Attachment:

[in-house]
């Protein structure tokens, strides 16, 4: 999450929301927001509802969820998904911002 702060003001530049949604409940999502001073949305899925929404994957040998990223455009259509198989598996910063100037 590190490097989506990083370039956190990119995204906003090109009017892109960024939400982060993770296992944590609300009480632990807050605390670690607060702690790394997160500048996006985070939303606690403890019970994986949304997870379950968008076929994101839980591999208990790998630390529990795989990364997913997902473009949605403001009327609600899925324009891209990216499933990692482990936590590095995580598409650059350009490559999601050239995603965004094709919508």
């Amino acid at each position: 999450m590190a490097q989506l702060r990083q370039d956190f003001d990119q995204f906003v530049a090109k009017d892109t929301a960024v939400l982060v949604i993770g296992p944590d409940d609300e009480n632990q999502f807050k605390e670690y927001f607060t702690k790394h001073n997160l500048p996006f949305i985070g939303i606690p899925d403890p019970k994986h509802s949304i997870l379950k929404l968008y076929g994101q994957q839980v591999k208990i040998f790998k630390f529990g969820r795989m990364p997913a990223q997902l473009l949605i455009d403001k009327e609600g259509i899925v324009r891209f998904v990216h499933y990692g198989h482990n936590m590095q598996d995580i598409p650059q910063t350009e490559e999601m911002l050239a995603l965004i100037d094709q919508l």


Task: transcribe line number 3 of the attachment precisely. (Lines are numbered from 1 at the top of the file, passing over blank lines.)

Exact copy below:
């Amino acid at each position: 999450m590190a490097q989506l702060r990083q370039d956190f003001d990119q995204f906003v530049a090109k009017d892109t929301a960024v939400l982060v949604i993770g296992p944590d409940d609300e009480n632990q999502f807050k605390e670690y927001f607060t702690k790394h001073n997160l500048p996006f949305i985070g939303i606690p899925d403890p019970k994986h509802s949304i997870l379950k929404l968008y076929g994101q994957q839980v591999k208990i040998f790998k630390f529990g969820r795989m990364p997913a990223q997902l473009l949605i455009d403001k009327e609600g259509i899925v324009r891209f998904v990216h499933y990692g198989h482990n936590m590095q598996d995580i598409p650059q910063t350009e490559e999601m911002l050239a995603l965004i100037d094709q919508l």